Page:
Queen Mary University of London: New report reveals the harsh reality of life for the UK’s migrant communities

The report, Between a Rock and a Hard Place, contradicts much of the current media coverage of immigration in the UK. It comes at a time when MPs have voted to support a new immigration bill that makes arriving in the UK without permission a criminal offence.

The report shows that migrant communities are grappling with, and still enduring systemic racism, the hostile environment, border controls, poverty, fear and suspicion of authorities and were left to their own devices during recent lockdowns.

Mental health crisis
The pandemic has brought to the surface existing social, economic and health inequalities. The findings also show that migrants’ mental health has been severely impacted during the pandemic, with many feeling triggered and desperate, as they are unable to work or study while their claim is being processed. It has been reported that up to a dozen asylum seekers have taken their own lives in the UK over recent months, and as the report highlights, GPs have also been denying vaccines to undocumented people.

According to the report, actions taken by authorities do not address the inequality and inequity brought on by hostile environment policies, the new Immigration Plan, the Police, Crime and Sentencing Bill, the Domestic Abuse Bill in conjunction with Brexit.

Based on interviews with refugees and asylum seekers, the report provides vivid accounts of the lives of people from marginalised communities. It also documents how easy it is to fall through the cracks of the system and become deportable.

Scare tactics
Many respondents revealed the practical difficulties of living on the periphery of society, with many local shops not accepting the Aspen card, a card used to buy essentials, meaning that many were unable to buy necessities. Others said that they were so poor that they could not afford PPE or sanitary products.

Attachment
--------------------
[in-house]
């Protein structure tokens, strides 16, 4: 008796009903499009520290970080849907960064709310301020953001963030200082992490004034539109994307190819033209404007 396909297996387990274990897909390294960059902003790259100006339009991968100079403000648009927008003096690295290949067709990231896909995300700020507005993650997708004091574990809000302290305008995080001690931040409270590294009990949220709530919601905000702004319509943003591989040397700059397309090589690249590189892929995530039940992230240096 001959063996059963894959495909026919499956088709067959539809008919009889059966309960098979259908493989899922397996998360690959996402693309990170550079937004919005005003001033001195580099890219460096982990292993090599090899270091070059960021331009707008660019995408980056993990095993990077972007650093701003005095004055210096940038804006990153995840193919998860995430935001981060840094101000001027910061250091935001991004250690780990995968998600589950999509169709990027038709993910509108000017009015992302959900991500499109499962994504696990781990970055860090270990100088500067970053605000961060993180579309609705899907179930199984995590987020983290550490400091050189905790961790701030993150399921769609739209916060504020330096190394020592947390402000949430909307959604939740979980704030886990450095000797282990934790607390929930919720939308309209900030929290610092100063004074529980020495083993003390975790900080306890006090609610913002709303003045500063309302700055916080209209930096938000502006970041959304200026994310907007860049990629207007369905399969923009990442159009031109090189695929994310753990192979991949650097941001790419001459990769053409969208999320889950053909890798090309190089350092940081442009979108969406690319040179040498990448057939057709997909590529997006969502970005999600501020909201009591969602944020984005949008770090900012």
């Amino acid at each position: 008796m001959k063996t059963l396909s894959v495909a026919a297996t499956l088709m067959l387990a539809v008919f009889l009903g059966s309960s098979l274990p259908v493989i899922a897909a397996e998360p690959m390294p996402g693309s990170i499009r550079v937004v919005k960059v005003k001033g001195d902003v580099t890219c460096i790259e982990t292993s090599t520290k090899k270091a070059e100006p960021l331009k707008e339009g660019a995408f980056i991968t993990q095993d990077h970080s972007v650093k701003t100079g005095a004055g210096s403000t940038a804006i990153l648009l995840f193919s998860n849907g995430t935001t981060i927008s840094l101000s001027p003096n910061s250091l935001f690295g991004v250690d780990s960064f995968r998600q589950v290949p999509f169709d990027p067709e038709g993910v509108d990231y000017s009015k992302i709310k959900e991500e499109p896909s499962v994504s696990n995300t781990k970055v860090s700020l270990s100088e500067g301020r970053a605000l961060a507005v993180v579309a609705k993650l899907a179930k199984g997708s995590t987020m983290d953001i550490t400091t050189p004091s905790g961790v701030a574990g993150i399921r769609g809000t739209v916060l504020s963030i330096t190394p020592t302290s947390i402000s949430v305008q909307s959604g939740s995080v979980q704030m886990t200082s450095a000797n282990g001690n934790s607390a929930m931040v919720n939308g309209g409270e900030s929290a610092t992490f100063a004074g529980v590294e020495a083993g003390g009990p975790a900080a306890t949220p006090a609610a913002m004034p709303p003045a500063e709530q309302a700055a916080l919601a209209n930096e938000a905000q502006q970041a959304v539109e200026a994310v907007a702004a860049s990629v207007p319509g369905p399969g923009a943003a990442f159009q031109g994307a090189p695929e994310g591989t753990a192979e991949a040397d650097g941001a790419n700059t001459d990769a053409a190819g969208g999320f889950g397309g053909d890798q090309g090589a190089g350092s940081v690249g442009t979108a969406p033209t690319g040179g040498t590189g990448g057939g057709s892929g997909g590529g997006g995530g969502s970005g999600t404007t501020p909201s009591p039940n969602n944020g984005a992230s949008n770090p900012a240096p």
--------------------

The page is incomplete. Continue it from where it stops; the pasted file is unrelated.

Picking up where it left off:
The report also showed that the words ‘Home Office’ were used as a ‘way of scaring people into not asking questions’ in outsourced accommodation and there is prevalent racism which has prevented many from being able to access medical help when they were ill with Covid-19.

The report makes a number of recommendations including giving immigrants and those with precarious status in England voting rights like in Scotland and Wales. The authors argue that this will ensure that migrant communities are represented when it comes to policy development. The report also recommends that people working for government authorities and institutions should be given training so that they understand the barriers faced by marginalised communities. It is argued that at present, racism and xenophobia is embedded in the current system.

Listening to experiences
Penny Wangari-Jones, Director at the Racial Justice Network said: “This report comes from listening and acting upon community concerns. It highlights resilience, resourcefulness of marginalised communities but also the manufactured structural barriers and inequality that made the situation much worse during the pandemic. The authorities, decision and policy makers as well as the general public should take heed.”

Tesfalem Yemane, Eritrean community and doctoral researcher at the University of Leeds said: “The effects of colonial legacies will continue to exist and thrive under the hostile environment policies and we need resist those by coming together and then showing our solidarity to our fellow migrants.”

Laura Loyola-Hernández, University of Leeds, trustee at the Racial Justice Network added: “The Covid-19 pandemic surfaced and shone a light to health, socio-economic and other inequalities on a regional, national and global scale. It is clear that with or without local or national support from authorities, migrant communities stuck between a rock and a hard place, have come together to build a sense of solidarity and mutual support before, during and after the pandemic.”

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